Caroline Fraser writes:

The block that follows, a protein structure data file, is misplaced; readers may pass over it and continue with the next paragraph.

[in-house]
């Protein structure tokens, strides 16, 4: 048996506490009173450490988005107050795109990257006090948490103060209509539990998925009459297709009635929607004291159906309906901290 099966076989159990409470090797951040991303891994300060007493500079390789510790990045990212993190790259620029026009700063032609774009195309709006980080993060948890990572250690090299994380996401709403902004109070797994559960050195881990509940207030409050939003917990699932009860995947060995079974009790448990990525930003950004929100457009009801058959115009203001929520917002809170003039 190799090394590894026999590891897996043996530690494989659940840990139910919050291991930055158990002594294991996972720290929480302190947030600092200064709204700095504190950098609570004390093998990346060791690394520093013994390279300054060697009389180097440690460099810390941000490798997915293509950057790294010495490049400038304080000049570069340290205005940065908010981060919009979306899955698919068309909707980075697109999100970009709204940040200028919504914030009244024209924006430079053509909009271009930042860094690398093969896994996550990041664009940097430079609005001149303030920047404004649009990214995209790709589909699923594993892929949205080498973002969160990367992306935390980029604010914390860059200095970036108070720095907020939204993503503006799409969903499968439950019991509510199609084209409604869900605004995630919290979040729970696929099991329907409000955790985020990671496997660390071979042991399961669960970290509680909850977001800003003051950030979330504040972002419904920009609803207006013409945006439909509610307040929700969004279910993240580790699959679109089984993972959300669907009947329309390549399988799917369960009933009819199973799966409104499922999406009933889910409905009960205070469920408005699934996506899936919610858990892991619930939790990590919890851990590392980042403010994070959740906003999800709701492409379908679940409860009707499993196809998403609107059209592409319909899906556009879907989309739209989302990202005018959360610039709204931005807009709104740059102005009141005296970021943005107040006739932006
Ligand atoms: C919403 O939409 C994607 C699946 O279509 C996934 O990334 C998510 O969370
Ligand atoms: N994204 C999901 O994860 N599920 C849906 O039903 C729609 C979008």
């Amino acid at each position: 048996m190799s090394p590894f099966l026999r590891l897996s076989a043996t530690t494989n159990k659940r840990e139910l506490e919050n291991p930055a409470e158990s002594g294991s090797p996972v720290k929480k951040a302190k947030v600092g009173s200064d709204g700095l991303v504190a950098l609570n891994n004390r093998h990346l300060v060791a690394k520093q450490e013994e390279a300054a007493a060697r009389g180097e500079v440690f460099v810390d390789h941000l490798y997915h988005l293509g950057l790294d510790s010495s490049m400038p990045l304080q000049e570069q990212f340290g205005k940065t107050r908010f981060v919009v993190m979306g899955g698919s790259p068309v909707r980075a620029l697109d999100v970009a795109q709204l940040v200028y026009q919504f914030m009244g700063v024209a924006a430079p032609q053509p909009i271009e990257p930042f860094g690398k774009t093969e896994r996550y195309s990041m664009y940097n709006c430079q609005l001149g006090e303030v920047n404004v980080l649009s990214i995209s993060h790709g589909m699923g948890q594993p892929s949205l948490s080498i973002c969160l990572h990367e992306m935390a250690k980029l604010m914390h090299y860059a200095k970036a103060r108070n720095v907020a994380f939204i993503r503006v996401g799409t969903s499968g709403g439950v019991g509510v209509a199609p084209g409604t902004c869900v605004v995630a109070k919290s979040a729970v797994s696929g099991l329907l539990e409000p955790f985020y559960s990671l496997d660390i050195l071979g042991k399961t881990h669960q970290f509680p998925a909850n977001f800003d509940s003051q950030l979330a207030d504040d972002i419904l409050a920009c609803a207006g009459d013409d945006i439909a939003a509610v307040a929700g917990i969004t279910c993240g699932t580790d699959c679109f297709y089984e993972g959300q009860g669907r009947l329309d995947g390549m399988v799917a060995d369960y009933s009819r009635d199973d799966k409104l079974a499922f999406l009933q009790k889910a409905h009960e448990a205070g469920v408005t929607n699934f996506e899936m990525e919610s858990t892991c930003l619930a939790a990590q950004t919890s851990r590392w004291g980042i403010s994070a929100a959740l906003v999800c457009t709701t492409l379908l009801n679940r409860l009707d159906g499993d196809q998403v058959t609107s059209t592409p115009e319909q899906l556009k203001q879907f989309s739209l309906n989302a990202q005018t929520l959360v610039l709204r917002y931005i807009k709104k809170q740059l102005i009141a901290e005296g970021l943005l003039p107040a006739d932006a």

In 2006 the Wall Street Journal declared Qiu Xiaolong’s first novel, Death of a Red Heroine (2000), one of the top five ‘political novels’ of all time for its indictment of Communism. Many of the crimes in his books have their roots in the repression of the past, but Qiu’s series about Chief Inspector Chen Cao – after Death of a Red Heroine came A Loyal Character Dancer (2002), When Red Is Black (2004), A Case of Two Cities (2006) and now Red Mandarin Dress – is actually less concerned with politics than with the contrast between victims and perpetrators. At first glance, Inspector Chen, an ‘emerging Party cadre’ and the head of a special squad investigating sensitive political cases for the Shanghai Police Bureau, is almost laughably soft-boiled and mild-mannered. Qiu was born in Shanghai and now lives in St Louis, Missouri, but Inspector Chen, an amateur poet and ‘filial son’, seems to have more in common with the heroes of British police procedurals such as P.D. James’s Adam Dalgliesh (also a poet) or Ruth Rendell’s Inspector Wexford – decent sorts whose investigations invariably end with balance being restored to a fundamentally rational social order – than with the violent American breed.